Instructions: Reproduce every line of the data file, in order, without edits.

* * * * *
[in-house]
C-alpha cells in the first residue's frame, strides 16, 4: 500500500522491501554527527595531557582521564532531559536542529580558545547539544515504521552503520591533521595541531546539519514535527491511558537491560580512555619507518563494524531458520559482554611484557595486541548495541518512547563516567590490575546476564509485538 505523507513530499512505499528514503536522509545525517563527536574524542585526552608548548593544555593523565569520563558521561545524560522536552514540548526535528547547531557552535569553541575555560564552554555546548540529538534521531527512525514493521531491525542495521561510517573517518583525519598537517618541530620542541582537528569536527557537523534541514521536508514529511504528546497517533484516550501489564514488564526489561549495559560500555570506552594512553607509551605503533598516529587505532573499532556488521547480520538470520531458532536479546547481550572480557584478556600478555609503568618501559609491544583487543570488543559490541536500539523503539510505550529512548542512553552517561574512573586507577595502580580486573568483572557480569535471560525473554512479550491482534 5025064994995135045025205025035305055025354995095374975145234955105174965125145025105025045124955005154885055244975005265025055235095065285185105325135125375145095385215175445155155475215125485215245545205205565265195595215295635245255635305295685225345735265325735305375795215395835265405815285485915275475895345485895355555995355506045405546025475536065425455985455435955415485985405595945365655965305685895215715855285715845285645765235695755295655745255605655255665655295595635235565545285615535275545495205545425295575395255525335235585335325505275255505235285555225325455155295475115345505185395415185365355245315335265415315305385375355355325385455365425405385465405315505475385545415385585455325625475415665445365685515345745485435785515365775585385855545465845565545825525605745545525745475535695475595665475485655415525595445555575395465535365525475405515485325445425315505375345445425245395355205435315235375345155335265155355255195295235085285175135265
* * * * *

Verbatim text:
[in-house]
C-alpha cells in the first residue's frame, strides 16, 4: 500500500522491501554527527595531557582521564532531559536542529580558545547539544515504521552503520591533521595541531546539519514535527491511558537491560580512555619507518563494524531458520559482554611484557595486541548495541518512547563516567590490575546476564509485538 505523507513530499512505499528514503536522509545525517563527536574524542585526552608548548593544555593523565569520563558521561545524560522536552514540548526535528547547531557552535569553541575555560564552554555546548540529538534521531527512525514493521531491525542495521561510517573517518583525519598537517618541530620542541582537528569536527557537523534541514521536508514529511504528546497517533484516550501489564514488564526489561549495559560500555570506552594512553607509551605503533598516529587505532573499532556488521547480520538470520531458532536479546547481550572480557584478556600478555609503568618501559609491544583487543570488543559490541536500539523503539510505550529512548542512553552517561574512573586507577595502580580486573568483572557480569535471560525473554512479550491482534 5025064994995135045025205025035305055025354995095374975145234955105174965125145025105025045124955005154885055244975005265025055235095065285185105325135125375145095385215175445155155475215125485215245545205205565265195595215295635245255635305295685225345735265325735305375795215395835265405815285485915275475895345485895355555995355506045405546025475536065425455985455435955415485985405595945365655965305685895215715855285715845285645765235695755295655745255605655255665655295595635235565545285615535275545495205545425295575395255525335235585335325505275255505235285555225325455155295475115345505185395415185365355245315335265415315305385375355355325385455365425405385465405315505475385545415385585455325625475415665445365685515345745485435785515365775585385855545465845565545825525605745545525745475535695475595665475485655415525595445555575395465535365525475405515485325445425315505375345445425245395355205435315235375345155335265155355255195295235085285175135265